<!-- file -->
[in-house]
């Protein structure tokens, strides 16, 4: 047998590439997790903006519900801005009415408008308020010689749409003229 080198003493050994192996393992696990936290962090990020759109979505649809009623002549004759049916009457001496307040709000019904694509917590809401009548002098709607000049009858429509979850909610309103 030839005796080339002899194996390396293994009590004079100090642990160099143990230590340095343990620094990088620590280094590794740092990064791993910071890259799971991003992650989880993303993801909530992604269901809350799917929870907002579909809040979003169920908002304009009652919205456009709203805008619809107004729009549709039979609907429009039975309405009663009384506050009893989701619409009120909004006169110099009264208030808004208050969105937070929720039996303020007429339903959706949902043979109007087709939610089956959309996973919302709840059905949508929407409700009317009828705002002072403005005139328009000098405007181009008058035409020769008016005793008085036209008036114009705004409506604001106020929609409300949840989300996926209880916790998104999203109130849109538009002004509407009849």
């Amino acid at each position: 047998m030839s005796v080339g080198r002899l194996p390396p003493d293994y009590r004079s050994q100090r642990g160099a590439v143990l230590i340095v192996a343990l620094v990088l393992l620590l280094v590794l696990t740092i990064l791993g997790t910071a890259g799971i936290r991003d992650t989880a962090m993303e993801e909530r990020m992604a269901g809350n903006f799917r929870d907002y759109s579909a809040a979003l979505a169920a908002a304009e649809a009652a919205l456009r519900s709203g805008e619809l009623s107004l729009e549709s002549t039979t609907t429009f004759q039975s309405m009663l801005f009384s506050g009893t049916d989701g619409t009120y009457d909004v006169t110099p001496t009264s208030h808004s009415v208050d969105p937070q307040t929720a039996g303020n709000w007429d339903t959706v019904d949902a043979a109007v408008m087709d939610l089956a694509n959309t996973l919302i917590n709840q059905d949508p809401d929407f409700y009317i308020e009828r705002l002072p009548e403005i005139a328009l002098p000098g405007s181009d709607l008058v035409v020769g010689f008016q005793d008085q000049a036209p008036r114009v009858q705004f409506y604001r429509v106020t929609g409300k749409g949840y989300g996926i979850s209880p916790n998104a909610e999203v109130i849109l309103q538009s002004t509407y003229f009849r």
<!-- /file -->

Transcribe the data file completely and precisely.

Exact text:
[in-house]
């Protein structure tokens, strides 16, 4: 047998590439997790903006519900801005009415408008308020010689749409003229 080198003493050994192996393992696990936290962090990020759109979505649809009623002549004759049916009457001496307040709000019904694509917590809401009548002098709607000049009858429509979850909610309103 030839005796080339002899194996390396293994009590004079100090642990160099143990230590340095343990620094990088620590280094590794740092990064791993910071890259799971991003992650989880993303993801909530992604269901809350799917929870907002579909809040979003169920908002304009009652919205456009709203805008619809107004729009549709039979609907429009039975309405009663009384506050009893989701619409009120909004006169110099009264208030808004208050969105937070929720039996303020007429339903959706949902043979109007087709939610089956959309996973919302709840059905949508929407409700009317009828705002002072403005005139328009000098405007181009008058035409020769008016005793008085036209008036114009705004409506604001106020929609409300949840989300996926209880916790998104999203109130849109538009002004509407009849």
């Amino acid at each position: 047998m030839s005796v080339g080198r002899l194996p390396p003493d293994y009590r004079s050994q100090r642990g160099a590439v143990l230590i340095v192996a343990l620094v990088l393992l620590l280094v590794l696990t740092i990064l791993g997790t910071a890259g799971i936290r991003d992650t989880a962090m993303e993801e909530r990020m992604a269901g809350n903006f799917r929870d907002y759109s579909a809040a979003l979505a169920a908002a304009e649809a009652a919205l456009r519900s709203g805008e619809l009623s107004l729009e549709s002549t039979t609907t429009f004759q039975s309405m009663l801005f009384s506050g009893t049916d989701g619409t009120y009457d909004v006169t110099p001496t009264s208030h808004s009415v208050d969105p937070q307040t929720a039996g303020n709000w007429d339903t959706v019904d949902a043979a109007v408008m087709d939610l089956a694509n959309t996973l919302i917590n709840q059905d949508p809401d929407f409700y009317i308020e009828r705002l002072p009548e403005i005139a328009l002098p000098g405007s181009d709607l008058v035409v020769g010689f008016q005793d008085q000049a036209p008036r114009v009858q705004f409506y604001r429509v106020t929609g409300k749409g949840y989300g996926i979850s209880p916790n998104a909610e999203v109130i849109l309103q538009s002004t509407y003229f009849r």